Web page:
Letters to the Editor
DOE failing students on school lunches
Over 180,000 public school students at over 250 public schools across six islands are served food that is selected by a central committee (Advertiser, June 1). Approximately half the students at the six high schools surveyed by The Advertiser do not buy lunch.
Students at Baldwin and Kalani high schools have taken the initiative to work with the system to develop more healthful and appetizing menus (Letters, June 4). The students have been told the schools cannot provide alternative menus.
According to Gene Kaneshiro, director of the DOE School Food Services Branch, "altering menus would raise a series of issues ranging from procurement laws ... to union agreements" (Advertiser, June 1). The students were told the system's best alternative is to add "additional meal distribution points."
Students don't want more places to buy the same food they are rejecting. They want better food.
We are constantly told that the DOE is not "one size fits all." Yet this is a prime example, one of thousands, where the concerns of adults override the interest of the students, and we are shackled by a centralized system.
We need to move to more local control so that schools have the freedom to tailor their services to their own communities.
State Board of Education member
These pointers will make driving easier
Having been to over 12 countries and almost every state, I have to say that the drivers here are the worst I've ever seen. Hopefully, I can pass on a few pointers (actually common knowledge elsewhere) that might help our traffic problems and make our roads safer:
When you're driving, don't eat, talk on the phone, read the paper, etc. Driving should be your primary concern. If you concentrate on driving, you won't leave a 10-car gap between you and the car in front of you and traffic will move faster. You'll also be much safer.
The left lane of a highway is considered the fast lane and is normally used for passing. It is dangerous to pass on the right, but that seems to be the rule here rather than the exception. If traffic is passing you by, get over to the right rather than staying in whatever lane you're in. Also, if someone comes up from behind and flashes his lights, it means he wants to pass, so go ahead and move to the right.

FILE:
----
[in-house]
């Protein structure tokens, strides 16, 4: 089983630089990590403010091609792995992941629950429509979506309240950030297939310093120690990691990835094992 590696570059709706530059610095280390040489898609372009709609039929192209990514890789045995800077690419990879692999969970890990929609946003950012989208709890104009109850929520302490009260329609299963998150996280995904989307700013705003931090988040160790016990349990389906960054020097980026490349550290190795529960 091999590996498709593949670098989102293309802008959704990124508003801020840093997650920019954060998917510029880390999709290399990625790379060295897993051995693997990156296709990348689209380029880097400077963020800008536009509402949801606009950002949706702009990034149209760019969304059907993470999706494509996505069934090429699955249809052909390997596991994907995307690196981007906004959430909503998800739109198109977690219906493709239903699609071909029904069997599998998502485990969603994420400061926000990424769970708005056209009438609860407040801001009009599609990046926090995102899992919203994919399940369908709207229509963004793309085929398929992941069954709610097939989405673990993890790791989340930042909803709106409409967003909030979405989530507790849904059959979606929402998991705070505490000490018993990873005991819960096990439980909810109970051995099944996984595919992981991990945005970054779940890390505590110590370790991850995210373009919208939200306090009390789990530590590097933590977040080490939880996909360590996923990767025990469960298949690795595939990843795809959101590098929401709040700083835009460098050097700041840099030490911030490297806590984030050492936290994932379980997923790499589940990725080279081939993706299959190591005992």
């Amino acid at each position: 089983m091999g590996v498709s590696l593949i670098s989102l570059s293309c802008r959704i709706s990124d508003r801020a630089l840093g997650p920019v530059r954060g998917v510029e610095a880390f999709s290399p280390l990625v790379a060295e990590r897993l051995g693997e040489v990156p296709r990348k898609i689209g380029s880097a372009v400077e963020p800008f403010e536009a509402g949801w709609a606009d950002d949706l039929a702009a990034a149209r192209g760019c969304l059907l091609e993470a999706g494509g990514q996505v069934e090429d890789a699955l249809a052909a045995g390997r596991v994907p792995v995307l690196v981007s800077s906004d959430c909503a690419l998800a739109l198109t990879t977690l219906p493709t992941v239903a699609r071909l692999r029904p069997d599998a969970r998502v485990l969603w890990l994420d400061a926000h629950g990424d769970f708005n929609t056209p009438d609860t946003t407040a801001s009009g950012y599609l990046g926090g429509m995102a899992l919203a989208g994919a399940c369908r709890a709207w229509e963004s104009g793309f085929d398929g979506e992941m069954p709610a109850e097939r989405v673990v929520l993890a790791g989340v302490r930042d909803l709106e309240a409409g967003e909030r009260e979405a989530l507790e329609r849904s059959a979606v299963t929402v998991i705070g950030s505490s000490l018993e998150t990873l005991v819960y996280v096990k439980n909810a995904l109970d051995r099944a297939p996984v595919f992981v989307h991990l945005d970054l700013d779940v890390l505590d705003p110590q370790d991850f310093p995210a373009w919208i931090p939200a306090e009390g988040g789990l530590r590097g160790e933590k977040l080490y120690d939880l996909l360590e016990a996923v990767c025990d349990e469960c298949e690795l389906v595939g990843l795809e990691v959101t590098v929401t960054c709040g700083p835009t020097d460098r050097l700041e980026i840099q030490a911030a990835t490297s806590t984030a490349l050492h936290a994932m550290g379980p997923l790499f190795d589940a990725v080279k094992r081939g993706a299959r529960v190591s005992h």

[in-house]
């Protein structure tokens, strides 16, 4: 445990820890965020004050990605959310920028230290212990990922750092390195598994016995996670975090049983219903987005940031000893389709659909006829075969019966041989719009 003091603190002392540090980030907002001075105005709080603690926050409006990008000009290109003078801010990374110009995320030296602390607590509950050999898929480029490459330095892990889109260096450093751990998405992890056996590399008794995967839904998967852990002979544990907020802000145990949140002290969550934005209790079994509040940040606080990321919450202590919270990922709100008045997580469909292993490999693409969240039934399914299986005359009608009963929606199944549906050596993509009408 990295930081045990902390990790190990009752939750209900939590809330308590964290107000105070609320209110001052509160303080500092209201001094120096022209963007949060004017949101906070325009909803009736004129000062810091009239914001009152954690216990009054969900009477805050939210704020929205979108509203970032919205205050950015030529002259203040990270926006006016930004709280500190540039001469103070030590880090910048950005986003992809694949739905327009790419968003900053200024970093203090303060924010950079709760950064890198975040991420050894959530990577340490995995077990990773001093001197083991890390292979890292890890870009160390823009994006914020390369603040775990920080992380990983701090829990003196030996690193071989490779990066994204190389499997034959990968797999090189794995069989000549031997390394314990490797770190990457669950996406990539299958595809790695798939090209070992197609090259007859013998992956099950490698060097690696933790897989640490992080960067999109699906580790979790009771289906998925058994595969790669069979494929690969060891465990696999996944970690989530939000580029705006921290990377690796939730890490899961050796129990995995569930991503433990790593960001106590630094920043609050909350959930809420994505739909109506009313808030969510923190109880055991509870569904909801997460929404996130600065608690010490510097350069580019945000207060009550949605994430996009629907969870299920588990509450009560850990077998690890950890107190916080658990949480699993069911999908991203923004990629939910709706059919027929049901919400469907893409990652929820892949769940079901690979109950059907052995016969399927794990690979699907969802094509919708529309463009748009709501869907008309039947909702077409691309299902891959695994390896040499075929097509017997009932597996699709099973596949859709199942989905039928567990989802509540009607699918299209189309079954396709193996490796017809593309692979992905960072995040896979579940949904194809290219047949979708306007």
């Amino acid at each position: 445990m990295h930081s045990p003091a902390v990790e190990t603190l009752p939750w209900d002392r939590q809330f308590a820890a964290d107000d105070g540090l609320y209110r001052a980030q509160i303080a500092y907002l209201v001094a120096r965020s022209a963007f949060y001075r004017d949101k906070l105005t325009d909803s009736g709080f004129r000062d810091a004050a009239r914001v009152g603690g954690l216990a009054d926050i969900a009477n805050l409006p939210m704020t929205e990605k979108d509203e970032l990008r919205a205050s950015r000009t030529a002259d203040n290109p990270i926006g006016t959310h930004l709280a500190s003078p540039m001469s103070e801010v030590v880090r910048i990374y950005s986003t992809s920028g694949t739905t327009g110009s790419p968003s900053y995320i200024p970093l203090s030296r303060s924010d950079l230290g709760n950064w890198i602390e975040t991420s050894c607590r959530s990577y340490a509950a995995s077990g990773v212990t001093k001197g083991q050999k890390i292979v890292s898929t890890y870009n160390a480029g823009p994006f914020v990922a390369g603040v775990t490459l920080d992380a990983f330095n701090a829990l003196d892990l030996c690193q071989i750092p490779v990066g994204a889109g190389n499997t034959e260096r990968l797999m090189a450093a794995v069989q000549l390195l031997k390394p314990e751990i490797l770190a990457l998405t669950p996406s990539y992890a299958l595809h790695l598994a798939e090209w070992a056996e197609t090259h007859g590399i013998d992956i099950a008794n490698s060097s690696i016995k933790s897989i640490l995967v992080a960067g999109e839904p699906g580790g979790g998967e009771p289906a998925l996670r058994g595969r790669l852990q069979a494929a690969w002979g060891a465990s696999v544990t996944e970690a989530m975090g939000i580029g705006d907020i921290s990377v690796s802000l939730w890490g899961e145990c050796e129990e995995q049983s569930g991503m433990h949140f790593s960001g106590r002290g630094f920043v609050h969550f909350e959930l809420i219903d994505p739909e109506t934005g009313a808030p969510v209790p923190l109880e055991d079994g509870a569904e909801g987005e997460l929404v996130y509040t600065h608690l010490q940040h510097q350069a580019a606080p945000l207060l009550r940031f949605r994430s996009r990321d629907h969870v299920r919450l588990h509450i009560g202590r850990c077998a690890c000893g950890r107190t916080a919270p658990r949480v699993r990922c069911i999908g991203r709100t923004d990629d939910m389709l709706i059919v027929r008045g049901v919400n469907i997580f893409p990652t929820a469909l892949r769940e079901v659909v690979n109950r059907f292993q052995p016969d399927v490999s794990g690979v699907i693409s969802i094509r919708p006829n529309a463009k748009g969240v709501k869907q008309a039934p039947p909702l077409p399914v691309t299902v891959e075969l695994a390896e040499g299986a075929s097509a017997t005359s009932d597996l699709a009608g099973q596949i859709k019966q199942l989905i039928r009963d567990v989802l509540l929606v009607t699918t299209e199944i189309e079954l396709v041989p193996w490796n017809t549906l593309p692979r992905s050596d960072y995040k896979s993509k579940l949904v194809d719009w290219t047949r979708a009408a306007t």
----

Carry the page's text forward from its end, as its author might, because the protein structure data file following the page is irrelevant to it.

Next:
Merging is not that hard. It seems people here are terrified of merging and almost come to a stop hoping someone will let them in. When merging, adjust your speed so you can merge with traffic without causing any slowdowns.
The resale value of your vehicle won't increase if you don't use your turn signals, so use them.
This thing about not using horns is ridiculous. The horn was placed on a car for a reason, so use it. I know, folks don't want to because the horn they blow today will be blown right back at them tomorrow because they're also a terrible driver. Learn how to drive and you won't have to worry about it.
Don't sign scooter ban
If the mayor approves the proposed City Council ban on gas-powered scooters, then he should also ban leaf blowers, motorcycles, cars with custom engines, etc.
Please, Mayor Harris, exercise some good judgment and oppose this inane ban.
U.S. flag is more than just a piece of cloth
I'm a World War II veteran of the Pacific war, and your editorial regarding flag burning is a bit hard to swallow.
I don't imagine the writer is a combat veteran. I have not talked to one combat veteran who thinks flag burning is free speech. They do call it a few other things not fit to print.
If the author had put some thought into what the flag represents, if he had been in combat and had gone through the misery of seeing men torn to bits, but most of all standing at attention watching men being buried at sea ... As the body slides from under the flag and into the sea, this horrible feeling of loss comes over you. You know this man will never see his family again.
Yes, the flag is more than just a piece of cloth.
Howard W. Hudson